Last Updated: 2019-01-02 23:31:47 UTC
by Lorna Hutcheson (Version: 1)
Most people are very helpful and try to be good neighbors and citizens. This is even more prevalent with the holiday season. There are those who take advantage of the season and people's helpfulness in order to scam them out of money. One that is hitting right now, with a very targeted approach, are gift card scams. These have not just occurred during the holidays, but there are more reports of them occurring during the season of giving. The flow of the scam is generally the same for most of these that are being reported. An individual is targeted by someone purporting to be their management from higher up in the chain of command. The request is usually via email with a urgent demand for the purchase of gift cards to give to clients. The attacker has done their research to learn the personnel that work in the particular office. Here is an example of one of the scams that was submitted to us by Keegan Mills. The names have been changed/obfuscated in the incident.
Background information: "Spoofed_Pres" is the president/CEO of the company. Her contact information is widely distributed. The initial target, "Target_One", was very new to the company in a junior position. According to Keegan: "We were a bit surprised the actors even found her as a contact." Due to the number of emails exchanged (over 30) in the attempt to fulfil this request, I am only showing a few of the key one's here in the thread.
The first contact came as an urgent request from the CEO to see if "Target_One" was in the office. The name that appeared was the correct name of the CEO, but it was not the correct email address:
Once Target_One responded that they were in the office, the directions followed:
Target_One contacted the correct POC at the company to get the company card and help was enlisted from two other people (at one point three others) in order to fulfil the request for the urgent gift cards. However, there was an issue with the credit card not working at the store. At this point, Target_One is instructed to use their own funds to buy the cards and they will be reimbursed.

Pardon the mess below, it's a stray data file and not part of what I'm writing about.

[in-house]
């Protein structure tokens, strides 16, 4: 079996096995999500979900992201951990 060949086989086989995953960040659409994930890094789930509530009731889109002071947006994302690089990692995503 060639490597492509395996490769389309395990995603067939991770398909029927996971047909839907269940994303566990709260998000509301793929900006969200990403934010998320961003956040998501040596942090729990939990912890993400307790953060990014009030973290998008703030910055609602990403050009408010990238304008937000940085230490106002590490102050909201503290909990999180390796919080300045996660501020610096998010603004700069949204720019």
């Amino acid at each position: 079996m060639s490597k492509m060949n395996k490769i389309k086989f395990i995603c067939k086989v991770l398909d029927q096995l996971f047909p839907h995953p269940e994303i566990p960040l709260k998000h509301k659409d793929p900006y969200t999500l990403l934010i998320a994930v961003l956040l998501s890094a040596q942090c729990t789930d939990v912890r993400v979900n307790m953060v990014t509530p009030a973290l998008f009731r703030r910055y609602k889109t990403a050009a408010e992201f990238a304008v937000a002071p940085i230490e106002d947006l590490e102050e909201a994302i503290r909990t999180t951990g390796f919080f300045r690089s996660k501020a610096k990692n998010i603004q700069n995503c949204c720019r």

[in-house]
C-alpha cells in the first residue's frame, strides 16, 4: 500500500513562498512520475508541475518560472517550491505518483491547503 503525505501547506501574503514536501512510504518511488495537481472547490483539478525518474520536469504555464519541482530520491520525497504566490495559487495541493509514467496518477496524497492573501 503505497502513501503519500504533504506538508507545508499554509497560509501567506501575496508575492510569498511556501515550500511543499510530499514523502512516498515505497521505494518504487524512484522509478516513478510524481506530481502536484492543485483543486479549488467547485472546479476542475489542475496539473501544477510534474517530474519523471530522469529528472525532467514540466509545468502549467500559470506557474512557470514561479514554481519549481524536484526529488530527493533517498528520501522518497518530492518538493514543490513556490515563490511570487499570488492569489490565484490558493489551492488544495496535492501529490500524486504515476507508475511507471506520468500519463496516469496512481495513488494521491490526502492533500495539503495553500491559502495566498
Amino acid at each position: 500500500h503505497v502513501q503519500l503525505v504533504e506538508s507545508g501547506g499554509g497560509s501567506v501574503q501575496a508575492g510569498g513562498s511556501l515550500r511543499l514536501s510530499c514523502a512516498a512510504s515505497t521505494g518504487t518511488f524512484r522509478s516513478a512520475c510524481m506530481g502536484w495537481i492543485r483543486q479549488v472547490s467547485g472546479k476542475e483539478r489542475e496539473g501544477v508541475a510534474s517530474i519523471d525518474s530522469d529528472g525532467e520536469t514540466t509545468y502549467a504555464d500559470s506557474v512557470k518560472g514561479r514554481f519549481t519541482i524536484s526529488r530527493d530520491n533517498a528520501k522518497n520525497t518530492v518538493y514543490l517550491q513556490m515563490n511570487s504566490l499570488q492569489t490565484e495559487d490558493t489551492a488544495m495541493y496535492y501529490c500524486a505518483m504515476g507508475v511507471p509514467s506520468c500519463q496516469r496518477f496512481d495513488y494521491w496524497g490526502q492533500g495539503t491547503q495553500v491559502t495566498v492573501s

Also, as soon as they were able to get the gift cards, they should send a picture of the PIN immendiately. This was a reoccuring theme through the email exchange. They could not get that many cards from a single location, so they were attempting multiple stores. Also, commute to get to stores factors into the time this scenario plays out.
This entire effort last for about five hours when it was finally realized that it was not a legitmate email from the CEO/President. I don't know if any gift cards were actually purchased, however, think about the time lost and cost salary wise: five hours of salary for three people at a minimum! Then there is the time to work the incident and do any mitigation afterwards.
We received several examples of these and the verbiage is not verbatim between them. Here is another example of one (Thank you Brad Theodore):
I am including this exchange for you read on your own if you wish. Its another example of the gift card attempts (thank you Chris Rovers) and a user who had a conversation with the scammer, before questioning if they should really be doing this: https://isc.sans.edu/diaryimages/files/GiftCardPhish_Anonymized.txt
Before you think this could never happen in your company, be careful! This was a targeted attack, not just a phishing attempt. A new employee gets an urgent email from a superior that asks them for help immediately. They will jump through hoops to help!! Especially if the superior is in a meeting and needs it ASAP. The attackers are taking the time to do their research and change their tactics. We need to make sure we are taking the time to really train our employees as well.